...or where the doer of deeds could have done them better.
The credit belongs to the man who is actually in the arena,
whose face is marred by dust and sweat and blood, who strives valiantly;
who errs and comes short again and again; because there is not effort without error and shortcomings;
but who does actually strive to do the deed; who knows the great enthusiasm, the great devotion, who spends himself in a worthy cause,
who at the best knows in the end the triumph of high achievement and who at the worst, if he fails, at least he fails while daring greatly.
So that his place shall never be with those cold and timid souls who know neither victory nor defeat.-Teddy

#13
kowalskil

kowalskil

    Junior Member

  • Regulars
  • PipPip
  • 59 posts
  • Gender:Male

If you take the question from the other side, ask, "how does the state know what price to charge?"

If they charge too low of a price then this disincentivizes the production of more energy as energy companies will be woried about being hijacked by the state and losing their sizeable investment. If prices are too high then the state is using its power to rob people for corporate interests (what generally happens). And of course, the state cannot actually determine what the "right" price is because of the knowlege problem.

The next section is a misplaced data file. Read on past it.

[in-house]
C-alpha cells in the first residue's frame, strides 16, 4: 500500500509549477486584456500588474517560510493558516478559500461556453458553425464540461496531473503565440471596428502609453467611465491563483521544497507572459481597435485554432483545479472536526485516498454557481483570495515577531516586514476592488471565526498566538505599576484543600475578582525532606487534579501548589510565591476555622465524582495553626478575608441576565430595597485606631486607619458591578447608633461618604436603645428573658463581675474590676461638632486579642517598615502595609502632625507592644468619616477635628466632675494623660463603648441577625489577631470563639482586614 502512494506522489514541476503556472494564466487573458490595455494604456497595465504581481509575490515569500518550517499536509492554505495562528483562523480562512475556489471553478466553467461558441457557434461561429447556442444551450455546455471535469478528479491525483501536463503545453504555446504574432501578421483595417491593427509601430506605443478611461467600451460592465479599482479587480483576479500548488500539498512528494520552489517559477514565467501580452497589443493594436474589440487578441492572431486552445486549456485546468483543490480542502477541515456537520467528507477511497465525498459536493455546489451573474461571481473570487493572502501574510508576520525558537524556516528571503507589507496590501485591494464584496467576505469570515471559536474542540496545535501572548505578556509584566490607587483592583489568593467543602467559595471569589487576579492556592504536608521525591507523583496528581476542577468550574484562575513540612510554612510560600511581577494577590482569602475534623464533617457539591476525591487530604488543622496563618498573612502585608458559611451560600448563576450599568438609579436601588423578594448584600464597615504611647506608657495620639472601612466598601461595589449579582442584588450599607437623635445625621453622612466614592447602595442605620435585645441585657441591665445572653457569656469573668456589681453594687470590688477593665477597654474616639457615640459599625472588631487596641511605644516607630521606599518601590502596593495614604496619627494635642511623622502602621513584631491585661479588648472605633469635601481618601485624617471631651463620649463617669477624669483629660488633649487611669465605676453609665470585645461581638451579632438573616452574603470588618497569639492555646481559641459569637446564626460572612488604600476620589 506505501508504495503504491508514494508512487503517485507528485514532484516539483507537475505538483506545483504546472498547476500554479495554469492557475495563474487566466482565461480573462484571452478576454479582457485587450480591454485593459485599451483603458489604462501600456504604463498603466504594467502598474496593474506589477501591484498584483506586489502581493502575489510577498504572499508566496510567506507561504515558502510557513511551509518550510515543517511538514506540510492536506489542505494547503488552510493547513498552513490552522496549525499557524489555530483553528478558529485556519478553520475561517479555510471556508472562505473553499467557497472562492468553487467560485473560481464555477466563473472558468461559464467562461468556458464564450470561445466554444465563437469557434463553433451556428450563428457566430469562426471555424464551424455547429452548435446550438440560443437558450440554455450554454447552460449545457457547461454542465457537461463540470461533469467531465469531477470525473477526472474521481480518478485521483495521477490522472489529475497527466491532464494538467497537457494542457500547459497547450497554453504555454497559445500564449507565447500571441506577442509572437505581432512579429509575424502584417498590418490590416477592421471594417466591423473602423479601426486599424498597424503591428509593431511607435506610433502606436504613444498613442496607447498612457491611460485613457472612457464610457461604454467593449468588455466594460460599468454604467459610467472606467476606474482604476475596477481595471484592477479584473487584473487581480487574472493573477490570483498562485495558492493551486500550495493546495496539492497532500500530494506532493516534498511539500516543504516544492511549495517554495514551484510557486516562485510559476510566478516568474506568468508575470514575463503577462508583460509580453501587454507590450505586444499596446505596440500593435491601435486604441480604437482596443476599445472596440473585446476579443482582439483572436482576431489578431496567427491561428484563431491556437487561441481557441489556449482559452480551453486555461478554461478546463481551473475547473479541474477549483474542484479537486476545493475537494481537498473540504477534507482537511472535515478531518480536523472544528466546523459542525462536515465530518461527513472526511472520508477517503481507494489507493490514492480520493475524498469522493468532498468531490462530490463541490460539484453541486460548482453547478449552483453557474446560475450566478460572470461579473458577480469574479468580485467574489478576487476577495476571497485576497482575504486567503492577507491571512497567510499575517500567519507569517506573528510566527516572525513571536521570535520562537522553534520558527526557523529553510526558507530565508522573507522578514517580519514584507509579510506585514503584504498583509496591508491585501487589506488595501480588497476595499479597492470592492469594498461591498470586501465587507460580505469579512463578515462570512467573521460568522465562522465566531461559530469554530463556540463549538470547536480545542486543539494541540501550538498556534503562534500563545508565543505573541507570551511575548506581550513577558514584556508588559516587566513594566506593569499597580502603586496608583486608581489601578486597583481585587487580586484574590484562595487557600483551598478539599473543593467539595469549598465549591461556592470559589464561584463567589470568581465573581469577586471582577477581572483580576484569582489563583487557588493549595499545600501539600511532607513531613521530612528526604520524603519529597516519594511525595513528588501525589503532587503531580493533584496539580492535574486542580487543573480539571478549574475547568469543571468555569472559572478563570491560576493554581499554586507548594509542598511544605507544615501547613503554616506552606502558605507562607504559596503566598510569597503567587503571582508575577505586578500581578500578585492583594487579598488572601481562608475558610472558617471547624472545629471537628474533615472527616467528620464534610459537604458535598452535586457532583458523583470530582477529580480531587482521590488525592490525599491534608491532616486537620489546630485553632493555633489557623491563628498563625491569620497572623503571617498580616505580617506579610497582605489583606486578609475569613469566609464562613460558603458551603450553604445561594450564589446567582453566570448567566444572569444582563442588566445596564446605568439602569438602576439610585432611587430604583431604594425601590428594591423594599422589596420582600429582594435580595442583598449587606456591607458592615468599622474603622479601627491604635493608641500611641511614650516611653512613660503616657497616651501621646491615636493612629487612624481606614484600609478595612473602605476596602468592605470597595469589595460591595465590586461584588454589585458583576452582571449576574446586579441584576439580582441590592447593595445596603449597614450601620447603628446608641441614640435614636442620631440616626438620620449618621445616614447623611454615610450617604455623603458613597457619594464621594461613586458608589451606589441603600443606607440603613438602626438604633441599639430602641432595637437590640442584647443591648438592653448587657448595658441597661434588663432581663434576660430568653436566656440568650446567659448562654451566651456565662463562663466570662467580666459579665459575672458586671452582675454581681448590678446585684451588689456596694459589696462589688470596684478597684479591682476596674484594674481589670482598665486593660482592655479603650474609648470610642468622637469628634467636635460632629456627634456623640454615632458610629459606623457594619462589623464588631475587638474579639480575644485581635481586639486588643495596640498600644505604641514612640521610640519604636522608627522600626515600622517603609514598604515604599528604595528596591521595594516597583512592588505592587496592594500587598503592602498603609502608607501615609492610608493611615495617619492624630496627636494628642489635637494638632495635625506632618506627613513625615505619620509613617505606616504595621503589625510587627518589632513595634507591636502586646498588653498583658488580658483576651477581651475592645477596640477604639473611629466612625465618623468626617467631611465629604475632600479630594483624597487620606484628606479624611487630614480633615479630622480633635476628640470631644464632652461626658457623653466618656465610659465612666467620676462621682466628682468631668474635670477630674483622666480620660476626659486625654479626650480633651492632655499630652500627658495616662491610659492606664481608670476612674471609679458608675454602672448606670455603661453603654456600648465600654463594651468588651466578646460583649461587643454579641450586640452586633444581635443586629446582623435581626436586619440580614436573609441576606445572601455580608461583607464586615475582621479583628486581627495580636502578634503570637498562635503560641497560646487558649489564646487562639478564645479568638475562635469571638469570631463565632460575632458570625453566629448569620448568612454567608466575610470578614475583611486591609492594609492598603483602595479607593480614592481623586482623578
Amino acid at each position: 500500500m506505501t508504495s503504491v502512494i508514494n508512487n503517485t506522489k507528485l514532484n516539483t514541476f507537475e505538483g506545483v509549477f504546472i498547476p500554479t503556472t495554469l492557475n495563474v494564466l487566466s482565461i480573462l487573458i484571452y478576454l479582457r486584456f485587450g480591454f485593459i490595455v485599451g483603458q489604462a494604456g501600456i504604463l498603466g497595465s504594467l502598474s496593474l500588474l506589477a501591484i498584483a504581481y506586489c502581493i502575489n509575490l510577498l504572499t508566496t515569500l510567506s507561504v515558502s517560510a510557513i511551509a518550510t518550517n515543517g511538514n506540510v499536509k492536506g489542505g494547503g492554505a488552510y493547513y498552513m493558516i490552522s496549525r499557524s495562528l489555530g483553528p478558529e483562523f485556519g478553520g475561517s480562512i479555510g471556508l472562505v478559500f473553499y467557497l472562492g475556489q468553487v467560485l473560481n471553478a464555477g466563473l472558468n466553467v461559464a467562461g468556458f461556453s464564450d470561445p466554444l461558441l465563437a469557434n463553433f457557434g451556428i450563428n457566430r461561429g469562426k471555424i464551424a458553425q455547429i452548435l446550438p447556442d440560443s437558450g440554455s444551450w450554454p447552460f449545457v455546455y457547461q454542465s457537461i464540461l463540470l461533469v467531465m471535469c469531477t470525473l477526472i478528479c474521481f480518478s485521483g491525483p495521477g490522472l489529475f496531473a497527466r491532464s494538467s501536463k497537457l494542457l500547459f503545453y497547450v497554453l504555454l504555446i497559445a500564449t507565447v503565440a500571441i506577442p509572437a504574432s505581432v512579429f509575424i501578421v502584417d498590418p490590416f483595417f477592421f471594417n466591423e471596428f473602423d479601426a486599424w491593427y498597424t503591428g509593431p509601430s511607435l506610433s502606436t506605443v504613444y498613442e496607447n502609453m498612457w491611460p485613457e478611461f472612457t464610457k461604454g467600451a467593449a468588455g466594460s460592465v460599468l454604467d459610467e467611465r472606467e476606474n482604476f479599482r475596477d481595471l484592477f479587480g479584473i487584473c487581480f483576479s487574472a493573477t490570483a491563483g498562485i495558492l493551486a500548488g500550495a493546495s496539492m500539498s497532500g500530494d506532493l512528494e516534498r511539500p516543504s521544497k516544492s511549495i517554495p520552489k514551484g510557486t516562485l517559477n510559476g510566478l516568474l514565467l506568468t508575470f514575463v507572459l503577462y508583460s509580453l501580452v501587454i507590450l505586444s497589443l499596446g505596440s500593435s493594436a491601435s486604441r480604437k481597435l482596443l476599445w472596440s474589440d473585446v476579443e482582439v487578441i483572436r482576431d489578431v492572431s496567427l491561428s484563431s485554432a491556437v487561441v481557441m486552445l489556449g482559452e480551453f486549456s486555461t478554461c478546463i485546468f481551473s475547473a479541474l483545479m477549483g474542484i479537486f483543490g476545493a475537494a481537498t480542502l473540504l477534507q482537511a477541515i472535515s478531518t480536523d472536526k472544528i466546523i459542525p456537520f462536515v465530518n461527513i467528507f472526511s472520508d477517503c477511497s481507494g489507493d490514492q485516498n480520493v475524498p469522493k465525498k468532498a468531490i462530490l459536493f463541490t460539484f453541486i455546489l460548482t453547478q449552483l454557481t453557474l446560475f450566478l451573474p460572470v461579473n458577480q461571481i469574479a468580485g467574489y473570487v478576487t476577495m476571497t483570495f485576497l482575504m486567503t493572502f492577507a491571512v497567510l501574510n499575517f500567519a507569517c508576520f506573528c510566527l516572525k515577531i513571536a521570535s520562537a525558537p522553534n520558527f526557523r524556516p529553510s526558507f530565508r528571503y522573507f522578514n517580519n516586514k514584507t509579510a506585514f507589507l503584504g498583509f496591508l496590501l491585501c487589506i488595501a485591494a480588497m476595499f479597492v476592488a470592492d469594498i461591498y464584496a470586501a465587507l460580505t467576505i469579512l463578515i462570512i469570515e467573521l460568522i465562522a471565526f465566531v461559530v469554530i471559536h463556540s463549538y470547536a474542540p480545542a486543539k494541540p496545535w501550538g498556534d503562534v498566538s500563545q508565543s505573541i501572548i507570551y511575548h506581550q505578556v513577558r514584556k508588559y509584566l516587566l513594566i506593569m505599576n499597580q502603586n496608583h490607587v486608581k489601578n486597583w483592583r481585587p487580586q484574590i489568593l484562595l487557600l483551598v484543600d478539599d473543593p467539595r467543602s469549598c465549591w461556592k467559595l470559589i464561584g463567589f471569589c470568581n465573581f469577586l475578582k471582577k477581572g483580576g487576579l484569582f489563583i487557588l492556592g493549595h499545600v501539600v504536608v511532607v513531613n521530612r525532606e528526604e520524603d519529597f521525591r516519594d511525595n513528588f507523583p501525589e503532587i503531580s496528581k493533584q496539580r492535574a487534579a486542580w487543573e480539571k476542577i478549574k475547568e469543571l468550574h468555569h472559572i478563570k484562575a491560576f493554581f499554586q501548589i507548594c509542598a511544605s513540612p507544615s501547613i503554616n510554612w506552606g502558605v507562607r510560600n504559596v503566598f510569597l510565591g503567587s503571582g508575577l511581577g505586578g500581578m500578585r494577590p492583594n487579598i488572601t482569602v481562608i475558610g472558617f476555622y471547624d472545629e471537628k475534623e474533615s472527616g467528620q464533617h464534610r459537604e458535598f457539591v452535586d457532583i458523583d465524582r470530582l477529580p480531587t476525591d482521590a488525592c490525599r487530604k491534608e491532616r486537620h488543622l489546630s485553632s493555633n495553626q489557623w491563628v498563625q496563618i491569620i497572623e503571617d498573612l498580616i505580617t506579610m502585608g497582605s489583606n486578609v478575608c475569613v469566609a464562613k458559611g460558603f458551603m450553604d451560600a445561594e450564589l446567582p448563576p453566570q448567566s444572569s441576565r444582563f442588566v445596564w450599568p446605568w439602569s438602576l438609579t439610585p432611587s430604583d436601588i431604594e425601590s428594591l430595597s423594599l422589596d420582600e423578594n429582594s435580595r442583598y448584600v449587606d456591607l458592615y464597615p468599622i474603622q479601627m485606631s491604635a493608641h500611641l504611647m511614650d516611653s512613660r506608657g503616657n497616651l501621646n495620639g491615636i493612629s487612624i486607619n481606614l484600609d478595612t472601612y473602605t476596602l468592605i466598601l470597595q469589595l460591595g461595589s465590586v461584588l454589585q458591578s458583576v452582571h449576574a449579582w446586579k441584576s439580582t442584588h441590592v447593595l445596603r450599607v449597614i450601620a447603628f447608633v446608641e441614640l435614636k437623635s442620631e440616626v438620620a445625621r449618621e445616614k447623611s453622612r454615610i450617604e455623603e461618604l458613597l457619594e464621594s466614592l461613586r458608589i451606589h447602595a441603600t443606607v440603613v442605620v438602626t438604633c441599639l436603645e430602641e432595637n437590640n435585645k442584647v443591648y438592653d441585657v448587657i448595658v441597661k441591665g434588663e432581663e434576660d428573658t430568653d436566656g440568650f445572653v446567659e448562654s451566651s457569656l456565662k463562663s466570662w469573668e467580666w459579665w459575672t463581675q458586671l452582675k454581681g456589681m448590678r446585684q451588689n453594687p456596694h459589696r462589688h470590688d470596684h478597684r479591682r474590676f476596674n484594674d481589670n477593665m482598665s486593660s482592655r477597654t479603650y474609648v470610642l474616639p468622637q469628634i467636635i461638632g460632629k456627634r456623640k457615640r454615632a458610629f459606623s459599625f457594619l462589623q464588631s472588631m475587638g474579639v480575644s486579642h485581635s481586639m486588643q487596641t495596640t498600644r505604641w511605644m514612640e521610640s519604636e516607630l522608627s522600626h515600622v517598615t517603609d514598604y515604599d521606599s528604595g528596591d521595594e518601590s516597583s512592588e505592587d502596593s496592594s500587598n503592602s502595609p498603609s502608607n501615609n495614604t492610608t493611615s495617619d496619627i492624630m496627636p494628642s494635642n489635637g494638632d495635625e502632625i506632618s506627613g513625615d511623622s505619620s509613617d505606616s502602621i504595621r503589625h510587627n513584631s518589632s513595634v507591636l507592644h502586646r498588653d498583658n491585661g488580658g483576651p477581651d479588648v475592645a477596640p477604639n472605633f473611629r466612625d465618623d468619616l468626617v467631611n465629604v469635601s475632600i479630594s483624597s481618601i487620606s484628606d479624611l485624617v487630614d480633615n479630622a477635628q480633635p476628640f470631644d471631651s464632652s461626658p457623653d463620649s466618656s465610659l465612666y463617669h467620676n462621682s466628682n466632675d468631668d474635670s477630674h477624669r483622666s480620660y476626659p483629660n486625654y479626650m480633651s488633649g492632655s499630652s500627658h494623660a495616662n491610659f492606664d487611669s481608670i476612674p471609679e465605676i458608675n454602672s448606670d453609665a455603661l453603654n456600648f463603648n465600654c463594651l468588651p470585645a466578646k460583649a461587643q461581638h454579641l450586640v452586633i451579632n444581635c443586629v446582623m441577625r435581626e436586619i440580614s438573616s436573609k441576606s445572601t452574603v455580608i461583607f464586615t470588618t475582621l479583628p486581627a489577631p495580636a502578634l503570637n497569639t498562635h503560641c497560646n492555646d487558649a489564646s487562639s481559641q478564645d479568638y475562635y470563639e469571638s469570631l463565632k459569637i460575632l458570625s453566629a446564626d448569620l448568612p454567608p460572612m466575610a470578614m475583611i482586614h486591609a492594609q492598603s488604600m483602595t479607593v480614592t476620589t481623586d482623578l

The price cannot be less that what it costs to operate the system. The government can treat the overhead as a form of taxation, for example, declairing it to be 30% of the minimal cost.

Ludwik Kowalski (see Wikipedia)
.

Edited by kowalskil, 18 May 2012 - 02:51 PM.

Ludwik Kowalski, author of a free ON-LINE book entitled “Diary of a Former Communist: Thoughts, Feelings, Reality.”

http://csam.montclair.edu/~kowalski/life/intro.html

a testimony based on a diary kept between 1946 and 2004 (in the USSR, Poland, France and the USA).

The more people know about proletarian dictatorship the less likely will they experience is. Please share the link with those who might be interested, especially with young people, and with potential reviewers. Thank you.

#14
Dormin111

Dormin111

    Member

  • Regulars
  • PipPipPip
  • 280 posts

The price cannot be less that what it costs to operate the system. The government can treat the overhead as a form of taxation, for example, declairing it to be 30% of the minimal cost.

Ludwik Kowalski (see Wikipedia)
.


I am not sure what you mean or how it adresses the point. The government can charge ANY price if it wants to, even if the utility operation does run at a loss since they can just perpetually bailout the operation with taxes. The issue is one of "social optimization" (to use a socialist term). The government cannot predict the optimal price without the pricing mechnism in place. They could try a bunch of phony market-aping techniques, but ultimately they will be highly innefficient and continue to come back to the same problem.

#15
Hairnet

Hairnet

    Advanced Member

  • Regulars
  • PipPipPipPip
  • 844 posts
  • Gender:Male
  • Location:USA, Oklahoma
It doesn't really follow that the state should set prices on anything though. After all the state itself is a monopoly and apparently it is trustworthy enough to exist. If he says natural monopolies are bad he should embrace one of the many forms of Anarchism, not liberal hypocrisy.